He also revealed how much he admired former Nigerian captain, Jay-Jay Okocha as his football idol while growing up. According to the Villarreal forward, Okocha is his “big hero.” He said:

“My big hero was Jay Jay Okocha. I loved watching him, and whenever he played for Nigeria I would be so desperate to see him win. If they lost, I wouldn’t eat. I couldn’t take it.

“In my home town, we had a local centre and I would try to go there to watch Nigeria games. We didn’t have a TV, but there was one there. I would peep through the window to see Okocha and the rest.”

Chukwueze’s grandfather had been a player at local level – a left-footer too, like his grandson – but when young Samuel was naturally drawn to the game, playing on rock-hard surfaces at his school in Umuahia, the resistance was strong. Chukwueze says:

“I was a good student. But when you love something and you are so passionate about it, it becomes your focus. Your studies start to fade. I was obsessed with playing football.”

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Chukwueze’s rise was rapid. In 2015, he was a key player in the team which won the FIFA U17 World Cup in Chile, shining in a tournament which also featured the likes of Christian Pulisic, Eder Militao and Trent Alexander-Arnold.

“I was just playing for fun, just enjoying myself,” he says. “I never knew it could take me anywhere.”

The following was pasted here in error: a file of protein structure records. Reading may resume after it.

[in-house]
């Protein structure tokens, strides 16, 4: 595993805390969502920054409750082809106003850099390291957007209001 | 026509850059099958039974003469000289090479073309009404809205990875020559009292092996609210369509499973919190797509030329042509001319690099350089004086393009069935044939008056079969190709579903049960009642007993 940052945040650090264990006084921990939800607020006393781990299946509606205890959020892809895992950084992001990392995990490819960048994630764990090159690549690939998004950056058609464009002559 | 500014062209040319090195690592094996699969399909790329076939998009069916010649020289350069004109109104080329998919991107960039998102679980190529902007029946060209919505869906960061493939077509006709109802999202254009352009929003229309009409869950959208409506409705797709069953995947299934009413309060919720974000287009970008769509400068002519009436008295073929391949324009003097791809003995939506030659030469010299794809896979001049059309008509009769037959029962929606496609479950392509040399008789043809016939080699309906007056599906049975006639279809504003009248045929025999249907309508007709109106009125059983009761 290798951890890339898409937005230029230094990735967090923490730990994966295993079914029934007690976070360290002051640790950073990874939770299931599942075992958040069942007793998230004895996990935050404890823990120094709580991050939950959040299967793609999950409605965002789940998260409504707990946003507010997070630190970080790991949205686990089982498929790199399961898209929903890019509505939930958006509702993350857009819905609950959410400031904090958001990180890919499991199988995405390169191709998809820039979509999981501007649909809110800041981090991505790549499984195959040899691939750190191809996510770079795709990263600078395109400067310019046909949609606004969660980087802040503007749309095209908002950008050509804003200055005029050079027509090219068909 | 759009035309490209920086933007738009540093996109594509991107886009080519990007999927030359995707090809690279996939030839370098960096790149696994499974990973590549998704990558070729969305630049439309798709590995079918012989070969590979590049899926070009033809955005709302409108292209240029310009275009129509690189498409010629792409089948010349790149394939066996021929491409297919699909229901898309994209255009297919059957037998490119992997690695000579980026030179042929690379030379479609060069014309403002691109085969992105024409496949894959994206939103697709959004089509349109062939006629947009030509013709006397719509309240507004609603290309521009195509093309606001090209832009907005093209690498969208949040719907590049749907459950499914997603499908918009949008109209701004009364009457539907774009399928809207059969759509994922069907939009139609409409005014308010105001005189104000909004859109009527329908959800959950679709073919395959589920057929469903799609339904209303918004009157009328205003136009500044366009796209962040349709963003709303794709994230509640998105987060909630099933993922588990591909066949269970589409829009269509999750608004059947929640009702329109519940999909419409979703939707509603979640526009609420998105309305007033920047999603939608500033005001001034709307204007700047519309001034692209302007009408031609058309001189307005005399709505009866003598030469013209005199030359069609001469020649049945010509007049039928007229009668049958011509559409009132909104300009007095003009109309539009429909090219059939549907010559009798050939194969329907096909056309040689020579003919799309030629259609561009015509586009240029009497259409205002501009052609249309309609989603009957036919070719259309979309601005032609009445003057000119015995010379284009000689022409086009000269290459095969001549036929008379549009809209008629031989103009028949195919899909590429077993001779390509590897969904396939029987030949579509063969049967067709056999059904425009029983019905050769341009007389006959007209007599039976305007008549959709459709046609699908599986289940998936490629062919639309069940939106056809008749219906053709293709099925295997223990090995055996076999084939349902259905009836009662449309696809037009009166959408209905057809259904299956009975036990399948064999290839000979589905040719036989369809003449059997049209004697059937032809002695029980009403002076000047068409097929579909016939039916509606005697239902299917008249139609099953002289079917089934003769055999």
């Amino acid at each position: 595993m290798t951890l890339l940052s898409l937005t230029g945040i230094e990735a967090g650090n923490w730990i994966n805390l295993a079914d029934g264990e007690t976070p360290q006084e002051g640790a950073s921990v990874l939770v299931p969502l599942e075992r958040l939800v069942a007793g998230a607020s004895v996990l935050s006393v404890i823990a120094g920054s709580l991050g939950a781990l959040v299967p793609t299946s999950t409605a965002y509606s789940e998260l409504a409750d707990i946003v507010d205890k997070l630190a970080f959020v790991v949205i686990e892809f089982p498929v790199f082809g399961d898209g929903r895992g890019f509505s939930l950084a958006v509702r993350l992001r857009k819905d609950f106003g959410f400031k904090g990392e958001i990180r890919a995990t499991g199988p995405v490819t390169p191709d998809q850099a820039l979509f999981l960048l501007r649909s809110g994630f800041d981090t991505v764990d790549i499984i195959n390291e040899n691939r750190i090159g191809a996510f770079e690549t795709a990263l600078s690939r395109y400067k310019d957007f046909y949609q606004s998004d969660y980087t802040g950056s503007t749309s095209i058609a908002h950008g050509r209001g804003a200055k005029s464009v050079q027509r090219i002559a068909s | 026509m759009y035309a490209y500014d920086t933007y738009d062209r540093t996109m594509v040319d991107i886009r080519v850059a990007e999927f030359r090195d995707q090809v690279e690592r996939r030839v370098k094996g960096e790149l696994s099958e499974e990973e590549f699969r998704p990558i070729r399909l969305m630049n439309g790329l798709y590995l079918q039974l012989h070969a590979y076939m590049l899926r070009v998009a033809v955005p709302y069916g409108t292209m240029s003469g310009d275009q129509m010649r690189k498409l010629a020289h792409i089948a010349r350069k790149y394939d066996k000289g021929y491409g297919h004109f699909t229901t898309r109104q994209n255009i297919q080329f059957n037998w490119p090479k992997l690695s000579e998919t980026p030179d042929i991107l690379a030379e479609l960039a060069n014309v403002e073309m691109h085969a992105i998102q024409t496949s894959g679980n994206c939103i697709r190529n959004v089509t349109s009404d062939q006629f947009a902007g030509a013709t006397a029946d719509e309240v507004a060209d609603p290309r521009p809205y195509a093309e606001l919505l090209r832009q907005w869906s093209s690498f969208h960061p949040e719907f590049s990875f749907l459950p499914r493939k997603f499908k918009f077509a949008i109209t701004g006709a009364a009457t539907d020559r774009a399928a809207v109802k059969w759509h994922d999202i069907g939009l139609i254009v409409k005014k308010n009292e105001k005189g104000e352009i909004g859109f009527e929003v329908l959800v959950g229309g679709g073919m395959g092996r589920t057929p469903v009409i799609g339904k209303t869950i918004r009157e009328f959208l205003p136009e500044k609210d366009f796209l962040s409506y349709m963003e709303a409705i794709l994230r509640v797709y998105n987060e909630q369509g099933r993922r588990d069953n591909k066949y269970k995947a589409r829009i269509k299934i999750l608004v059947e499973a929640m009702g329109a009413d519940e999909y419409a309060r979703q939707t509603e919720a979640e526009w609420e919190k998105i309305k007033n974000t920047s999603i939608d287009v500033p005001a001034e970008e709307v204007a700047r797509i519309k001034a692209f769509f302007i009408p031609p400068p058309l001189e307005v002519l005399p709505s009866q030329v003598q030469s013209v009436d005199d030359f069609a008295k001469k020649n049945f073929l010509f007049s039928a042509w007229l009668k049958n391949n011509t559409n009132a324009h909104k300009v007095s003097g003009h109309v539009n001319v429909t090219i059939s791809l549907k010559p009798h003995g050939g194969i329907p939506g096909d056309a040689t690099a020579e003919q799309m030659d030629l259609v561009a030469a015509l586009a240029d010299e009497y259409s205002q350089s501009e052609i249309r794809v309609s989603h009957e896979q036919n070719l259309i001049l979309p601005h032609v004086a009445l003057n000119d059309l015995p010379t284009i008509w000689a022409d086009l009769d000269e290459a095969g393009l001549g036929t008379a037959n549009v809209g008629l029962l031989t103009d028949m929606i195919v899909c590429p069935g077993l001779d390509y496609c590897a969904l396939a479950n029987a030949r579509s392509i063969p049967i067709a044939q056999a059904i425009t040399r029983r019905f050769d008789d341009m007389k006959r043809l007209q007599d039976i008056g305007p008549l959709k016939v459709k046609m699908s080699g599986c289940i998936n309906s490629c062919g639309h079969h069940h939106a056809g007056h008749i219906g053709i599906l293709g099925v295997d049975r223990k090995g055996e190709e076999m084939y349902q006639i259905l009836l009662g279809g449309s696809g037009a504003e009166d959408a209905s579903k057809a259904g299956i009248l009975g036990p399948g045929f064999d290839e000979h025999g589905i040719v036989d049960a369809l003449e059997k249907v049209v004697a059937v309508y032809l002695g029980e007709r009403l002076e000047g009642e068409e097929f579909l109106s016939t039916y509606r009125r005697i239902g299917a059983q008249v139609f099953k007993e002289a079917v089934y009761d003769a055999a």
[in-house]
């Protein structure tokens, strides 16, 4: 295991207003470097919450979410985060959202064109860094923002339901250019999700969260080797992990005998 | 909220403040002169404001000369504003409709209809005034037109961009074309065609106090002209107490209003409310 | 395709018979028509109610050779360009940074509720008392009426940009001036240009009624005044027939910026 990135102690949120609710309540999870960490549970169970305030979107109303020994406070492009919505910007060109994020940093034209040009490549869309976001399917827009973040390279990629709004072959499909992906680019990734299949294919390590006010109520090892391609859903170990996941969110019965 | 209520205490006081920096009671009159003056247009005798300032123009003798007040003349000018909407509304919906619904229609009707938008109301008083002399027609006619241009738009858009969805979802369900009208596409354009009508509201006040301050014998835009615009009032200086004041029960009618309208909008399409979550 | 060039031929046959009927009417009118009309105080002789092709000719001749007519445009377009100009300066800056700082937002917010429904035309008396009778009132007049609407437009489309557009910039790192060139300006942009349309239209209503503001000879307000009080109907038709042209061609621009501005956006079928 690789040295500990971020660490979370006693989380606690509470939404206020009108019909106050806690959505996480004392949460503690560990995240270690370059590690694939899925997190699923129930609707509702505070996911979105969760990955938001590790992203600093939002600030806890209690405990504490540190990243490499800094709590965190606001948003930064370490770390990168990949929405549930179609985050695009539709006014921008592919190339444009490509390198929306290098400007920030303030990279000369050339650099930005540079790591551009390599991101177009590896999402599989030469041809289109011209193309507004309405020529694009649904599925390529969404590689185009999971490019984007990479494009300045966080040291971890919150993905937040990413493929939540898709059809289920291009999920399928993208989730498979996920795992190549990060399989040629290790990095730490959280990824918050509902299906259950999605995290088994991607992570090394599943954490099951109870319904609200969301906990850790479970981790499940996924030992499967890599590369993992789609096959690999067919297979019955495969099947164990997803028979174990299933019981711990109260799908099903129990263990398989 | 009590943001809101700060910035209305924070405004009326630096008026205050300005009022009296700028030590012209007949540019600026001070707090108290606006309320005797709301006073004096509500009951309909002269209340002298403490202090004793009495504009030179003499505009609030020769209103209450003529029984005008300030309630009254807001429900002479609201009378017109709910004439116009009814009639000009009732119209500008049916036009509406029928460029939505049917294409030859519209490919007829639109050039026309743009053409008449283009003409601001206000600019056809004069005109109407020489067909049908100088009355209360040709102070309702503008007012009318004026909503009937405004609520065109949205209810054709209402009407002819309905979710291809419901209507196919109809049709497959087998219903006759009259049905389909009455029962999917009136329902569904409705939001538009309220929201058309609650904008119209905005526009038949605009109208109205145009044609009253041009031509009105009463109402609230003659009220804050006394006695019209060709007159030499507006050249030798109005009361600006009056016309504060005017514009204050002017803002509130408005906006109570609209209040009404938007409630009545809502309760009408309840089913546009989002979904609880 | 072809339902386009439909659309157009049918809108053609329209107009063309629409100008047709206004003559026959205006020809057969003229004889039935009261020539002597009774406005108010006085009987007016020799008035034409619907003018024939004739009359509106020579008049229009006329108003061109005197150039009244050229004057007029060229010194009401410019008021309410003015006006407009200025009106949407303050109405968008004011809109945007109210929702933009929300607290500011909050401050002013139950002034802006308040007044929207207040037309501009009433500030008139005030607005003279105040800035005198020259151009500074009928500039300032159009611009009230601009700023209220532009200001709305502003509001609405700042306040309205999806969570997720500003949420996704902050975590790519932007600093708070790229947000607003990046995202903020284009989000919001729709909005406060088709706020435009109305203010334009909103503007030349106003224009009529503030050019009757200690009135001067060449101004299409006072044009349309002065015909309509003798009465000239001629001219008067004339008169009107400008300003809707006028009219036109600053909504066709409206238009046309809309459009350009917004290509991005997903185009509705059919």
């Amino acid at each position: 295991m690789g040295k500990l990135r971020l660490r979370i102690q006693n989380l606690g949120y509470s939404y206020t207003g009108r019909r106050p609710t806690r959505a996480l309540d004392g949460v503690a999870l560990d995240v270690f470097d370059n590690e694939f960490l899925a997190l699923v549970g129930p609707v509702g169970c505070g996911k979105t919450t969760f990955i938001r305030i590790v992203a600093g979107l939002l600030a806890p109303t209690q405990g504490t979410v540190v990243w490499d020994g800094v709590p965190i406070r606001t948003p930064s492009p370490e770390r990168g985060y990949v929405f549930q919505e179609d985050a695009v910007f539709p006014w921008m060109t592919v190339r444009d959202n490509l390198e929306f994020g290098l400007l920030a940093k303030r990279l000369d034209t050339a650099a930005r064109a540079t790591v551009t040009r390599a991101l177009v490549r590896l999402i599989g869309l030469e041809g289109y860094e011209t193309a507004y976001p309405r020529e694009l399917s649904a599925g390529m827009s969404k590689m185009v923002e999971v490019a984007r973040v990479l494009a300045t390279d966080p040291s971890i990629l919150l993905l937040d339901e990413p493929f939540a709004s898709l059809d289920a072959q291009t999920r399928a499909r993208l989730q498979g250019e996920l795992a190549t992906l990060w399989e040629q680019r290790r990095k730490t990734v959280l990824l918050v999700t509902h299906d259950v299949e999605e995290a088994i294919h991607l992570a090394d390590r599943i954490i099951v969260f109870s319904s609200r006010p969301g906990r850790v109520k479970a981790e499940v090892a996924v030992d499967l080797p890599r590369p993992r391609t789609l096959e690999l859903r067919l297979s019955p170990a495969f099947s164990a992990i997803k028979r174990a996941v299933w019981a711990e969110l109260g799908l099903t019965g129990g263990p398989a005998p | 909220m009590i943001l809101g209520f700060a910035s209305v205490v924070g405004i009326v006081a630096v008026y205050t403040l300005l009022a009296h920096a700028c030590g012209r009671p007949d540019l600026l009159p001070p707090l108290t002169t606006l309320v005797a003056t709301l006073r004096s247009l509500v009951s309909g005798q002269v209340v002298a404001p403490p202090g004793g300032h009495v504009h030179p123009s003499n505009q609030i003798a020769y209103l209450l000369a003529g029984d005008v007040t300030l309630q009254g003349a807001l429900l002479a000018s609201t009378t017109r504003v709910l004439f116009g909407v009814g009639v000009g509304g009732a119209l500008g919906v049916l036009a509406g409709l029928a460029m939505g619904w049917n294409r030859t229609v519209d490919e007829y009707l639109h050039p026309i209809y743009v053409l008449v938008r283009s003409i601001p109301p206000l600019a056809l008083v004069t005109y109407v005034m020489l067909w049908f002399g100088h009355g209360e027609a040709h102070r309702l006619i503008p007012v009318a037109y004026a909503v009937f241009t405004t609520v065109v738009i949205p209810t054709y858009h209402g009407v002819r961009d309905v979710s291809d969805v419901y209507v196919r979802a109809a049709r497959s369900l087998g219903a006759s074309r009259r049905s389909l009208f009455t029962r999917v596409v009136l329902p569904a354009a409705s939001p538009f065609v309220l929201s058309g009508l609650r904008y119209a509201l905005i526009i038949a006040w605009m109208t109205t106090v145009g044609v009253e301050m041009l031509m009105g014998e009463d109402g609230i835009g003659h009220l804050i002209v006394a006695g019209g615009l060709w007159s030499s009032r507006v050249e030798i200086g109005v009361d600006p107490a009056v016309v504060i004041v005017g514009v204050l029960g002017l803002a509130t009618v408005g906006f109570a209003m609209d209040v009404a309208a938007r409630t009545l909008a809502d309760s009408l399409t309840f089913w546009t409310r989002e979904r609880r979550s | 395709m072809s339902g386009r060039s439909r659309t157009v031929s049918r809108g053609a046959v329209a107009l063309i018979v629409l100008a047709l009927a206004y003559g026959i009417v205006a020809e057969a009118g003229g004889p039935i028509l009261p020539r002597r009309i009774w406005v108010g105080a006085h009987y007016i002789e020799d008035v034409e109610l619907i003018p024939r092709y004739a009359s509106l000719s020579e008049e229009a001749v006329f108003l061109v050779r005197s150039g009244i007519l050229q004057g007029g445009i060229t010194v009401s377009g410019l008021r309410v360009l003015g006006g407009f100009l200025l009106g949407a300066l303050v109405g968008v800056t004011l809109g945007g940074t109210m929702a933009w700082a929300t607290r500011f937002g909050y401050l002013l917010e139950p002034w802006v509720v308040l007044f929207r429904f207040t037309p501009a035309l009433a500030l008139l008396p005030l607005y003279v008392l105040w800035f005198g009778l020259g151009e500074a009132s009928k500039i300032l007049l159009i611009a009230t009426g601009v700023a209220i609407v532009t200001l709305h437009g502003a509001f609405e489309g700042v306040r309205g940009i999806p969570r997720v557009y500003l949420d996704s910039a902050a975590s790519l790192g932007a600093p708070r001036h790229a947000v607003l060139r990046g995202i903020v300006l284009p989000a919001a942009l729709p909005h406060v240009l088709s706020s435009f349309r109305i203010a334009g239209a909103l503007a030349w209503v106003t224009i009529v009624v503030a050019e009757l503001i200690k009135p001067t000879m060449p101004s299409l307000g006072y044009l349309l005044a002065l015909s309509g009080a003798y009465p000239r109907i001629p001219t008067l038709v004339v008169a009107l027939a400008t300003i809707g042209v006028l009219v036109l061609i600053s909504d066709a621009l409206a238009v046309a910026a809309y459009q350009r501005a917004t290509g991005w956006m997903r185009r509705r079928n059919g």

Two years later, he was ready to move to Europe. A host of clubs were keen. Chukwueze visited the likes of Porto, Sporting, PSG and Salzburg, while Arsenal got close too. Villarreal, though, were the preferred choice and so Chukwueze, 18 years old, was off to Spain.

The adaptation, naturally, was tough. Chukwueze chose not to live at Villarreal’s Academy, as many young players do, instead moving into an apartment with a team-mate. He says:

“I wanted independence. I wanted to learn to cook for myself, to look after myself. I came alone and I knew I had to grow up fast.”

He remembers struggling initially with the Spanish language and, especially, in terms of food.

“I didn’t even know what they were giving me at first, but I didn’t like it!” he laughs. “The meat…there was blood everywhere! But I am adapting, I have learned to love it. I love Spain. My Spanish is improving, I can understand it better than I can speak it.”

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In Villarreal’s Cantera, he struck up an immediate friendship with Pau Torres, a towering centre-back who has since followed him into the first-team. Torres would drive him to training, act as his minder on the pitch and help him with language and cultural problems.

Chukwueze’s coaches, meanwhile, were struck by what they saw. The teenager’s pace was electric, his dribbling left defenders terrified, and he had end product too.

Chukwueze has been in great form since signing for the Yellow Submarines from Diamond Academy in Abuja. He scored five goals and created two assists in 26 La Liga appearances last season. The young forward has also started the new 2019/20 season well, scoring one goal in three league appearances.

Family is indeed a great factor in achieving greatness, they could hinder/propel one’s dream.

Congratulations young man!